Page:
This depiction of the potential challenges does not, however, address the full complexity of the issues faced by parents. Firstly, not all applications and online tools have a negative impact on brain functioning, and as a result parents of young children should not necessarily dismiss the possibility that interaction with screens, even at a relatively early age, can serve a positive purpose. Some applications, online media, and digital tools, can offer useful mental health interventions, serve as a source of important social interactions for isolated individuals, and can even offer distractive entertainment which may improve mood and behavior even in young children (Holden, 2019). Additionally, as with any potentially addictive behavior, there will need to be a motivated and sustained approach to changing established patterns of technology use. According to Keith Humphreys, a professor of psychology at Stanford University, there is likely to be a period of epic withdrawal as the longer habituated behaviors have been practiced, the harder it is to break the habit (Engle, 2021). Strong decisions surrounding screen time can be difficult to make for parents in many cases, who express a frustration and hopelessness in the options open to them as returning to pre-pandemic rules seems both impractical and even unkind to children who have come to see screens as a major source of their socialization with others (Richtel, 2021).

Balance and flexibility

As with all complex problems, the best resolution is most likely found using a balanced and flexible approach to the development of potential solutions. Clearly, we must recognize that the continued overuse of screen has the potential to have long-lasting negative effects in healthy brain development in young children yet denying them some of the positive consequences of some screen time may not be the best path forward. What is critical, however, is the role that parents play in how, when, and why children under the age of 5 use digital technologies. Our best advice for parents lies in urging them to consider all aspects of the relevant context and in making the best, evidence-based decisions available to them. Dr Adam Holden in his 2019 publication "Technology and Early Digital Culture," suggests that we should consider the following key factors when making these types of decisions:

  • Always ensure that any technology used promotes the social, emotional, and physical wellbeing of all children.
  • Consider the purpose of any technology use. Technology is only successfully integrated if it genuinely plays a meaningful role in delivering the intended outcome.
  • Young children should not be passive in their use of technology and should be encouraged to use digital tools interactively and collaboratively whenever possible. Long periods of passive “watching” is not a good thing!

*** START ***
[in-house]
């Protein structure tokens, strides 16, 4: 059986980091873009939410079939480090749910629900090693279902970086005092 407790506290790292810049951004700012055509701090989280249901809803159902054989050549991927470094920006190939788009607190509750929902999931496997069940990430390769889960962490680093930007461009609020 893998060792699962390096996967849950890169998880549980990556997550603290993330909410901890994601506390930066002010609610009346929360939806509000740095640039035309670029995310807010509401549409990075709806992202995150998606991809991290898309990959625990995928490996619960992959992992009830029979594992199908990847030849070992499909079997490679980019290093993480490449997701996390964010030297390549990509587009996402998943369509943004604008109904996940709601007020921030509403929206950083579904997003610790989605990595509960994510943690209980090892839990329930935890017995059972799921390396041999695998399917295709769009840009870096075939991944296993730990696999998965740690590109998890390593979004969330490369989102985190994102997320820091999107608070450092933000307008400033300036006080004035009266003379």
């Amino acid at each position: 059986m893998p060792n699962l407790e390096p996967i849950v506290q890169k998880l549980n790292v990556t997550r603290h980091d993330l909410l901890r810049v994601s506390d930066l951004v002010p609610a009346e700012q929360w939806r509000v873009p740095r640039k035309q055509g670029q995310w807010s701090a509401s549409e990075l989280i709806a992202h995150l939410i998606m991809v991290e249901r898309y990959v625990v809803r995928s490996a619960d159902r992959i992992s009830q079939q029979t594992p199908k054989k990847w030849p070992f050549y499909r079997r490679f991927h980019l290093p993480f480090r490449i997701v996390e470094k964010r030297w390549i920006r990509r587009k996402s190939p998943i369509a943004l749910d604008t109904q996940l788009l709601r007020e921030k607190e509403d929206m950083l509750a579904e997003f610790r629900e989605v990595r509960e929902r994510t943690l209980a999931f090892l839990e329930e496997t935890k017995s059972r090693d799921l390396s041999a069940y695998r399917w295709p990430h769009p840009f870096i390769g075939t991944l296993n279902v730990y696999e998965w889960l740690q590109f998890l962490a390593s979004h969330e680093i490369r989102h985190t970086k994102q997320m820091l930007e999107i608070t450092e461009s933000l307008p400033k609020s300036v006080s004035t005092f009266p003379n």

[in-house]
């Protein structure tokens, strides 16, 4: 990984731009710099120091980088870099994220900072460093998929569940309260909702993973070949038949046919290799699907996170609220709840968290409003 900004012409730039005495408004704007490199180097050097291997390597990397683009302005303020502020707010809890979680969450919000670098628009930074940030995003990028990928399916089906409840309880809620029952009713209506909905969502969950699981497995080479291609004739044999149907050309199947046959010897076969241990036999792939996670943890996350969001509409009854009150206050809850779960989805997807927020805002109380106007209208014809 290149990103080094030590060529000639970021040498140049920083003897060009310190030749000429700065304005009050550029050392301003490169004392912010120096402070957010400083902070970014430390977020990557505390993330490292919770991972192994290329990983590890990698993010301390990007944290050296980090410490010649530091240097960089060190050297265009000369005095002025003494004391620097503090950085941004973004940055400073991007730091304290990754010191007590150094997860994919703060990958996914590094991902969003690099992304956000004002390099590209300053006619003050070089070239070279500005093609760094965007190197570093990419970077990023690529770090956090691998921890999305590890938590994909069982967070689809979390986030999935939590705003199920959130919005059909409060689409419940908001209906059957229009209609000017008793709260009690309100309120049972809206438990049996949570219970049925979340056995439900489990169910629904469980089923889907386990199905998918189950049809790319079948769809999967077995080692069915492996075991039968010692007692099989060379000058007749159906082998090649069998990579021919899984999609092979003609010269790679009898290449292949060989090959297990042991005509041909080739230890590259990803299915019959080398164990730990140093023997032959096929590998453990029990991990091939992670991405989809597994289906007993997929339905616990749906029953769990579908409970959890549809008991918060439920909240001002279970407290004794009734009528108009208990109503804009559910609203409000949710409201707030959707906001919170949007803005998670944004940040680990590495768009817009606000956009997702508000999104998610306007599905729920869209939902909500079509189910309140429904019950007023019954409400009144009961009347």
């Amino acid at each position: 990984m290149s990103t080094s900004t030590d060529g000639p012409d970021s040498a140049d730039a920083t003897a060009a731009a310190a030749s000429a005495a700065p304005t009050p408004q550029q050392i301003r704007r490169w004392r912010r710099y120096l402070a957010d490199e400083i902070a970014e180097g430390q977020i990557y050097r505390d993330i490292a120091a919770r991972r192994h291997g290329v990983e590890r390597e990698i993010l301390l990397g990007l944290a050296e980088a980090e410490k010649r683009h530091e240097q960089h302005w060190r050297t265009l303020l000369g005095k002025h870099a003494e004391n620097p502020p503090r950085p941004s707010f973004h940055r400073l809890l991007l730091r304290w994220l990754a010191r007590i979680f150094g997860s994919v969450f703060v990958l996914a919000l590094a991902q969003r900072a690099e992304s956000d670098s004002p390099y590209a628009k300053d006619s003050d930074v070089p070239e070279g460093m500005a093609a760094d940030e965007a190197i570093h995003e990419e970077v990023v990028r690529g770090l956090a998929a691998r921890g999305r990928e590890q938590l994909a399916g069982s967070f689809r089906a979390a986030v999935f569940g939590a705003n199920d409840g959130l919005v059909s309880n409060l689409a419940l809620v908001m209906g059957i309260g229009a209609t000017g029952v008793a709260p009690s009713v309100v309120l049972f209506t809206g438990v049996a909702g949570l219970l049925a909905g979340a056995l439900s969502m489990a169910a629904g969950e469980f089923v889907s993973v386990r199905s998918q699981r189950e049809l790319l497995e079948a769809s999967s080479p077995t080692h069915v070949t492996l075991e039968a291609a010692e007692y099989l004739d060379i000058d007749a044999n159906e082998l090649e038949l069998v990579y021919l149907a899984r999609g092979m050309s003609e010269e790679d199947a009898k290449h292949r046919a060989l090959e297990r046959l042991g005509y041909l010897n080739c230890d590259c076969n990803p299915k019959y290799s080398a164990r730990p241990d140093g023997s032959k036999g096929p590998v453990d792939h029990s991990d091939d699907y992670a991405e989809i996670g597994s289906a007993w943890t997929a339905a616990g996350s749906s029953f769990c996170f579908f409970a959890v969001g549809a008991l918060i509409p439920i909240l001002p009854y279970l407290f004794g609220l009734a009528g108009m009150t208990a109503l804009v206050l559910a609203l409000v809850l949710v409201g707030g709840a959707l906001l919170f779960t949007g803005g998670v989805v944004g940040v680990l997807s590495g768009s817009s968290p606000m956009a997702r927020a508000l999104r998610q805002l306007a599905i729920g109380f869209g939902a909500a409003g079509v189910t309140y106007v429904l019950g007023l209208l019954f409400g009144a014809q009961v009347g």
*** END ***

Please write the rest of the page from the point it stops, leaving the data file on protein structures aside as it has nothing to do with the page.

• Any use of technology should be limited considerably and should only be used as a small part of healthy play and interactive, age-appropriate, life experiences.
  • Young children develop at different rates and therefore need to interact with digital sounds, images, and content in different ways. In the case of very young children their initial introduction to digital media is best experienced alongside an adult who can guide the experience.  
  • Students must be given time to play, explore, and experiment with digital tools before being expected to use them in a meaningful learning experience.
  • Parents should always be aware of the details of all content used. (Holden, 2019)

While not a totally comprehensive list of considerations, these factors serve as a sound starting point for parents. That, and the adage “all things in moderation!”

Figure 3.  Girl Reading an E-Book (by janeb13 on Pixabay)


Alvarez-Peregrina, C., Sanchez-Tena, M., Martinez-Perez, C., Villa-Collar, C. (2020) The Relationship Between Screen and Outdoor Time with Rates of Myopia in Spanish Children. Frontiers in Public Health, 8.

Bowles, N. (2020, March 31) Coronavirus Ended the Screen-Time Debate. Screens Won. The New York Times. Available at

Engle, J. (2021, January 22) How Worried Should We Be About Screen Time During the Pandemic? The New York Times. Available at

Holden, A. (2019) Technology and Early Digital Culture, In D. Fitzgerald, & H. Maconochie, (Eds) Early Childhood Studies: A Student’s Guide. SAGE Publications, London UK

Korte M. (2020). The impact of the digital revolution 
on human brain and behavior: where do we stand? Dialogues in Clinical Meuroscience, 22(2), 101–111.

MacMullin, J. A., Lunsky, Y., & Weiss, J. A. (2016). Plugged in: Electronics use in youth and young adults with autism spectrum disorder. Autism, 20(1), 45-54.

McArthur, B., Volkova, V., Tomopoulos, S., & Madigan, S. (2022) Global Prevalence of Meeting Screen Time Guidelines Among Children 5 Years and Younger: A Systematic Review and Meta-analysis. JAMA Pediatr. 176(4) 373–383.

McClain, C., (2022, April 28) How parents’ views of their kids’ screen time, social media use changed during COVID-19. Pew Research Center Retrieved 25 May 2022, from'%20management%20of%20screen%20time&text=Some%2016%25%20of%20parents%20with,not%20done%20this%20in%202020.

Richtel, M. (2021, January 17) Children’s Screen Time Has Soared in the Pandemic, Alarming Parents and researchers. The New York Times. Available at

Singer, E. (2017). The Neurological Roots of Aggression. [online] MIT Technology Review. Available at:

Small, G., Lee, J., Kaufman, A., Jalil, J., Siddarth, P., Gaddipati, H., Moody, T., & Bookheimer, S. (2020) Brain health consequences of digital technology use, Dialogues in Clinical Neuroscience, 22(2), 179-187

About the Author

Jessica Holden is an accomplished international school administrator with more than twenty years of experience in both K-12 and higher education settings. Dr Holden earned her doctorate degree in Education Leadership, specialising in bilingual education and has leadership qualifications in Early Childhood Education, Elementary Education, and Gifted Learning. Jessica has a research agenda focused specifically on cultural diversity in education, the teaching of English as a Second Language, and bilingual education.

Dr Jessica Holden may be reached at